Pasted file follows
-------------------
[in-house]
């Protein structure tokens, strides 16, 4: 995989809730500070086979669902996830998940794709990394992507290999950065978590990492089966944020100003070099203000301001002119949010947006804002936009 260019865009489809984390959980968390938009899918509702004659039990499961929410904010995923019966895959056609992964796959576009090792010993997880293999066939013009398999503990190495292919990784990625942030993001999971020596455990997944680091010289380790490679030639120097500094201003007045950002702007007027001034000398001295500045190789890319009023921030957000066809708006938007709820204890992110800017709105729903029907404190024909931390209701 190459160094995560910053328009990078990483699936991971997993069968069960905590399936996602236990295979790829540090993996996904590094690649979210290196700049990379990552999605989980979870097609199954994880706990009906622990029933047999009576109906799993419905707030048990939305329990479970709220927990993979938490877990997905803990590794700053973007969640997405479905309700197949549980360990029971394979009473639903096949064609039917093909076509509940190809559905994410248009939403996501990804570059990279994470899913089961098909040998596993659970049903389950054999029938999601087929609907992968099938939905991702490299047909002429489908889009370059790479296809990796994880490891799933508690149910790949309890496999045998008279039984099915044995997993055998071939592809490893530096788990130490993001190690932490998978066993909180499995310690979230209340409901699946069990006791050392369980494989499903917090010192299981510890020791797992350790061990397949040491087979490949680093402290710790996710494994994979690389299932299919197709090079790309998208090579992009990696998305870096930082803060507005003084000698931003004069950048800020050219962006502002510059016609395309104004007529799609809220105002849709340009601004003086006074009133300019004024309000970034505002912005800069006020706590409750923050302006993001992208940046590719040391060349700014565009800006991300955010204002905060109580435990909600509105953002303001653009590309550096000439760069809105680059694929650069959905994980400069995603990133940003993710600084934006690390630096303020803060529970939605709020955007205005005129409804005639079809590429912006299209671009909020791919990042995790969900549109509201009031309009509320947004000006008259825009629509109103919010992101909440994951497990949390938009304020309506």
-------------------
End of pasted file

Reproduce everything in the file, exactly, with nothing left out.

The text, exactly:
[in-house]
């Protein structure tokens, strides 16, 4: 995989809730500070086979669902996830998940794709990394992507290999950065978590990492089966944020100003070099203000301001002119949010947006804002936009 260019865009489809984390959980968390938009899918509702004659039990499961929410904010995923019966895959056609992964796959576009090792010993997880293999066939013009398999503990190495292919990784990625942030993001999971020596455990997944680091010289380790490679030639120097500094201003007045950002702007007027001034000398001295500045190789890319009023921030957000066809708006938007709820204890992110800017709105729903029907404190024909931390209701 190459160094995560910053328009990078990483699936991971997993069968069960905590399936996602236990295979790829540090993996996904590094690649979210290196700049990379990552999605989980979870097609199954994880706990009906622990029933047999009576109906799993419905707030048990939305329990479970709220927990993979938490877990997905803990590794700053973007969640997405479905309700197949549980360990029971394979009473639903096949064609039917093909076509509940190809559905994410248009939403996501990804570059990279994470899913089961098909040998596993659970049903389950054999029938999601087929609907992968099938939905991702490299047909002429489908889009370059790479296809990796994880490891799933508690149910790949309890496999045998008279039984099915044995997993055998071939592809490893530096788990130490993001190690932490998978066993909180499995310690979230209340409901699946069990006791050392369980494989499903917090010192299981510890020791797992350790061990397949040491087979490949680093402290710790996710494994994979690389299932299919197709090079790309998208090579992009990696998305870096930082803060507005003084000698931003004069950048800020050219962006502002510059016609395309104004007529799609809220105002849709340009601004003086006074009133300019004024309000970034505002912005800069006020706590409750923050302006993001992208940046590719040391060349700014565009800006991300955010204002905060109580435990909600509105953002303001653009590309550096000439760069809105680059694929650069959905994980400069995603990133940003993710600084934006690390630096303020803060529970939605709020955007205005005129409804005639079809590429912006299209671009909020791919990042995790969900549109509201009031309009509320947004000006008259825009629509109103919010992101909440994951497990949390938009304020309506």